Melancholy Spring

It’s ironic that just when the earth is blooming and becoming colorful after the gray of winter, I become most depressed. That is when I feel most trapped and stifled and must look for a way to enjoy life without doing what most other people this time of year are doing.

As I headed to the store a few days ago, I passed numerous home-owners out in their yards raking away the dead stuff and sweeping the sand out of their driveways. I suppose they are all looking forward to getting out in the gardens and doing yard work for the few short months we have up here in the northeast to do so. I know how they feel. I remember just beginning to realize how fast things had to grow up here, and how imperative it was to start early with getting the ground ready for planting, when it all came to a halt.

Since my ex-husband lost our home, I have struggled to get through this time of year. For 25 years I lived in my own home and I did all of the yard work – except for cutting the grass. I planned out and planted my Florida gardens which included Azaleas, Camellias, Jasmine, Crepe Myrtle, pineapple plants (those were fun), a magnolia tree, an orange tree, a rain tree (blown over by hurricane Charlie) and many others. I loved my Florida yard and it was hard to leave, but once I moved to the northeast I realized that there were lots of great plants to grow.

We moved into a house with a yard that held a couple of small gardens that had obviously been let go. One was full of asparagus plants (yummy-ness straight from the yard!), and the tulips were gorgeous (and new to me, since bulbs don’t grow in Florida). The side of the yard near the road was planted with a forsythia hedge that was stunning the two years I got to enjoy it. There were lilacs, a hydrangea tree and even a big wisteria vine covering a heavy duty arbor. It never flowered while I lived there.

I’m sure I pulled up little plants that I thought must be weeds when I first began to dig around in that yard, but slowly I learned what to keep and what to pull up. We have a couple of good farms in the area and I bought new plants for the gardens as I expanded them. The dirt in that yard was really good, lots of worms, and things grew well. Someone who had once lived there was a gardener, but it wasn’t the people we bought the house from. I added a dogwood bush near the back porch and numerous other plants. The fun of Spring is seeing your work come back once again and remembering what you’d planted from the year before and planning for the new stuff this year. It kept me in shape and kept me happy. I had it good and didn’t realize how good.

I’m getting better about Spring. I am still renting, but hope to change that soon. Within the next year, I hope to have my own place – which of course must have a yard for gardening! Rebuilding a life takes a lot of time, but I am making headway, so there is hope. I used to cry a lot when driving around in Spring, and couldn’t watch t.v. because of all the home related commercials on, but I am much better now. The snow just melted off the Lilac I had planted in my rental yard (a gift from my daughter) and it is crushed from the snow that flies off this metal roof. Crushed, but still alive. I’ll dig it up and take it with me when I go. I have decided to do nothing in this rental yard this year. I am not wasting another penny to fix up a place that is not mine. As much as I love to garden, it’s not much fun any more. I will take care of what is already planted and grow a container tomato, but that’s it. I will focus on moving, whenever that day comes, and try to ignore, once again, all that has to do with Spring.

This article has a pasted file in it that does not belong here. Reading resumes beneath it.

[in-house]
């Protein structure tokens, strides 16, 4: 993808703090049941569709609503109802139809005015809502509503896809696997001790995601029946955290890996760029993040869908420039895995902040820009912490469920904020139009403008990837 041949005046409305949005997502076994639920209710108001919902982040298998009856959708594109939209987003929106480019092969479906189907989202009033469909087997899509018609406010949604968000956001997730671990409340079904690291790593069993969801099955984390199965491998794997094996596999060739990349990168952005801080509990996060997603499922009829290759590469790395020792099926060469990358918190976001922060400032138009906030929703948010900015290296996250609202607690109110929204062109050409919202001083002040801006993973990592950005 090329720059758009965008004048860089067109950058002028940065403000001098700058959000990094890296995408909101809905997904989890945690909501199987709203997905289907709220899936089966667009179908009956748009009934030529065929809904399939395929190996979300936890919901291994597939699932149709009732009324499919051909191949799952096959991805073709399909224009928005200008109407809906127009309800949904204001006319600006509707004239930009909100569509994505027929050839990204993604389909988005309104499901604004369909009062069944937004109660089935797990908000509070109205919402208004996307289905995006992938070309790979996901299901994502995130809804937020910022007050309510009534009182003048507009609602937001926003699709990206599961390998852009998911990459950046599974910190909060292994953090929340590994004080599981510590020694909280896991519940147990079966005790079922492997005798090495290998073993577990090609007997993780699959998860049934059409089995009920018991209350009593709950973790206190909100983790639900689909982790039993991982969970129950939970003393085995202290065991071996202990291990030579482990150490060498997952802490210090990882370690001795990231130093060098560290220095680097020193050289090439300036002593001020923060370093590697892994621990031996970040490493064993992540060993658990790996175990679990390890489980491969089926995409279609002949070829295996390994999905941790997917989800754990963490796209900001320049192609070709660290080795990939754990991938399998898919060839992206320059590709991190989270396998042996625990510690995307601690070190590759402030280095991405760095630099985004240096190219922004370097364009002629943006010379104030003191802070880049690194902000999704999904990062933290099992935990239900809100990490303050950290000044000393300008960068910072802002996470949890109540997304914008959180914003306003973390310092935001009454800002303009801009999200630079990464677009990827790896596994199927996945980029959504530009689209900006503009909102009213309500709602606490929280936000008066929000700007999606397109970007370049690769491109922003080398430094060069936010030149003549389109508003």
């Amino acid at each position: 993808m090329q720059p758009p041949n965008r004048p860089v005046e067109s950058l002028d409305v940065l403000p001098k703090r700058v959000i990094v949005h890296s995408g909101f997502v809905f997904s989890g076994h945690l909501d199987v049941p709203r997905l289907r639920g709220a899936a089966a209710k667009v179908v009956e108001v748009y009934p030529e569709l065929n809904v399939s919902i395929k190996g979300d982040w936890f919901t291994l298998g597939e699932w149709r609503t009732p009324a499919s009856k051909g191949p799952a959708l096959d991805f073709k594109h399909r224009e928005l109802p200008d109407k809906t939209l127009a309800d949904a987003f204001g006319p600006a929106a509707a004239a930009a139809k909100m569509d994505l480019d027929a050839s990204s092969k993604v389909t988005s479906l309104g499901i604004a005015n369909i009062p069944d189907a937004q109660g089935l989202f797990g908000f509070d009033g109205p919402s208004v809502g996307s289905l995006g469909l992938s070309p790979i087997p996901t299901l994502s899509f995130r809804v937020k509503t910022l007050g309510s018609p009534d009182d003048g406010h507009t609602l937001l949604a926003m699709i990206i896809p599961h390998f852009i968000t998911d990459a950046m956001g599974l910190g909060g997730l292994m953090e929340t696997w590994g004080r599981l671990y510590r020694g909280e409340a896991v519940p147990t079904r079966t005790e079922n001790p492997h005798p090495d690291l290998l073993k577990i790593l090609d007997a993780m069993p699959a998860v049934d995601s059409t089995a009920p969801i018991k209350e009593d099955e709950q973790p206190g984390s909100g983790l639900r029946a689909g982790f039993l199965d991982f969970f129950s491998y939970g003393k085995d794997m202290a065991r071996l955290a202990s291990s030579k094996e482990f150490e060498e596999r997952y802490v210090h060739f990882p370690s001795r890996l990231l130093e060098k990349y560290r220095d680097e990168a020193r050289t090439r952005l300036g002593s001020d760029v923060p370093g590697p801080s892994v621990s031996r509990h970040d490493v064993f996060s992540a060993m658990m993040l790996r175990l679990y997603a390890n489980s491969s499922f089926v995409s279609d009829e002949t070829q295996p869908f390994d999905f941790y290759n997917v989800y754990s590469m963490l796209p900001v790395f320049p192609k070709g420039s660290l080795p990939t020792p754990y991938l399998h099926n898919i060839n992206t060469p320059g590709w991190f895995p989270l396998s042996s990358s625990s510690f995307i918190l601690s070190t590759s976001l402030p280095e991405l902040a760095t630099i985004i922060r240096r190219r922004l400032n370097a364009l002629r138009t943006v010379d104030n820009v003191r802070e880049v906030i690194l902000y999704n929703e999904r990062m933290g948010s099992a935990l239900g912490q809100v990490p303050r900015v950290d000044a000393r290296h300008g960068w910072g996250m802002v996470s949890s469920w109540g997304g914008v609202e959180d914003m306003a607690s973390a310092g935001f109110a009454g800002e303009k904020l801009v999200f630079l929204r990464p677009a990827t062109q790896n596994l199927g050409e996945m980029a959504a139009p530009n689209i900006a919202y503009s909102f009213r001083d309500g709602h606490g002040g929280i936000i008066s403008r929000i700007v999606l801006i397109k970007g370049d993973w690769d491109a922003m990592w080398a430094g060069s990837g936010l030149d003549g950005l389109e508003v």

Growing a Flower Garden Fit to Photograph

5 thoughts on “Melancholy Spring

  1. Virginia Allain

    New England was new to me, six years ago and I learned to garden in the short summers with tall pine trees overshadowing it all. I would be devastated to lose my home. I can see why you battle the pain of that. Best wishes to you in securing a spot where you can put your roots down.


  2. E. Baron

    Some of my worst bouts of the blues have been in the spring — in fact, most of them. It’s hard to say why, but our bodies/spirits remember old hurts, that’s for sure. I hope you find a way to nurture your spirit with some connection to this beautiful season. When you’re ready for plants in your new home, let me know. I’ll gladly divide some perennials for you as you begin in a new place.


  3. Swisstoons

    You know your flowers! I can tell dandelions from sunflowers…but that’s about it for me. Do you have a new place picked out yet? I think you need to nurture something out there in your backyard…even if you plan to move before summer’s over. How about a dozen different exotic herbs…each in it’s own container, to facilitate moving when the time comes? How about including herbs one doesn’t normally see in this country? Lemon grass, for instance. I’m sure there are lots of others which would capture your imagination.


    1. seashellsbymillhill

      I am thinking of doing some container gardening using small containers that I can easily move if and when I leave here. Herbs are something I’ve grown in the past too. My problem is a lack of sun, and everything needs that to grow well.


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